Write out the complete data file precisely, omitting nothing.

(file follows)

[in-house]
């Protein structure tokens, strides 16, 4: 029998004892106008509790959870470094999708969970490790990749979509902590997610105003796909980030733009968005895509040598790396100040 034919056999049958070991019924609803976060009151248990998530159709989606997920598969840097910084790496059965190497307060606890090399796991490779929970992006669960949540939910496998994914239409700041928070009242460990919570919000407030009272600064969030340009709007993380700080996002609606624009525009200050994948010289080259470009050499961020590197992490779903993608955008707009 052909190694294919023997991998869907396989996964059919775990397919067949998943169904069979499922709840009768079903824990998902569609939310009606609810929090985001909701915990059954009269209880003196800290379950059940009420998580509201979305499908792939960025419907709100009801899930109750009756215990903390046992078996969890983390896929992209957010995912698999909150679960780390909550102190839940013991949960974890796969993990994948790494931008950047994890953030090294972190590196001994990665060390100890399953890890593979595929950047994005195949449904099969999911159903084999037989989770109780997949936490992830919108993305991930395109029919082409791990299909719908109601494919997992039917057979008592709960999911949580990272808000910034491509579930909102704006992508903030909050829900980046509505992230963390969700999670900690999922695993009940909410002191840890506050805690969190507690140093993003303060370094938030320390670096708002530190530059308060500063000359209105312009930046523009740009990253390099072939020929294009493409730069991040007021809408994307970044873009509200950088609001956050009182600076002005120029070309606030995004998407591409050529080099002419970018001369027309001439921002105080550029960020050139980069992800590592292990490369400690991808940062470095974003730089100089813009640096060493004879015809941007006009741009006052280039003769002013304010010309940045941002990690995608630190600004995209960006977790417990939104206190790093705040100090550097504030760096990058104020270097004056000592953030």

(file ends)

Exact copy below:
[in-house]
């Protein structure tokens, strides 16, 4: 029998004892106008509790959870470094999708969970490790990749979509902590997610105003796909980030733009968005895509040598790396100040 034919056999049958070991019924609803976060009151248990998530159709989606997920598969840097910084790496059965190497307060606890090399796991490779929970992006669960949540939910496998994914239409700041928070009242460990919570919000407030009272600064969030340009709007993380700080996002609606624009525009200050994948010289080259470009050499961020590197992490779903993608955008707009 052909190694294919023997991998869907396989996964059919775990397919067949998943169904069979499922709840009768079903824990998902569609939310009606609810929090985001909701915990059954009269209880003196800290379950059940009420998580509201979305499908792939960025419907709100009801899930109750009756215990903390046992078996969890983390896929992209957010995912698999909150679960780390909550102190839940013991949960974890796969993990994948790494931008950047994890953030090294972190590196001994990665060390100890399953890890593979595929950047994005195949449904099969999911159903084999037989989770109780997949936490992830919108993305991930395109029919082409791990299909719908109601494919997992039917057979008592709960999911949580990272808000910034491509579930909102704006992508903030909050829900980046509505992230963390969700999670900690999922695993009940909410002191840890506050805690969190507690140093993003303060370094938030320390670096708002530190530059308060500063000359209105312009930046523009740009990253390099072939020929294009493409730069991040007021809408994307970044873009509200950088609001956050009182600076002005120029070309606030995004998407591409050529080099002419970018001369027309001439921002105080550029960020050139980069992800590592292990490369400690991808940062470095974003730089100089813009640096060493004879015809941007006009741009006052280039003769002013304010010309940045941002990690995608630190600004995209960006977790417990939104206190790093705040100090550097504030760096990058104020270097004056000592953030």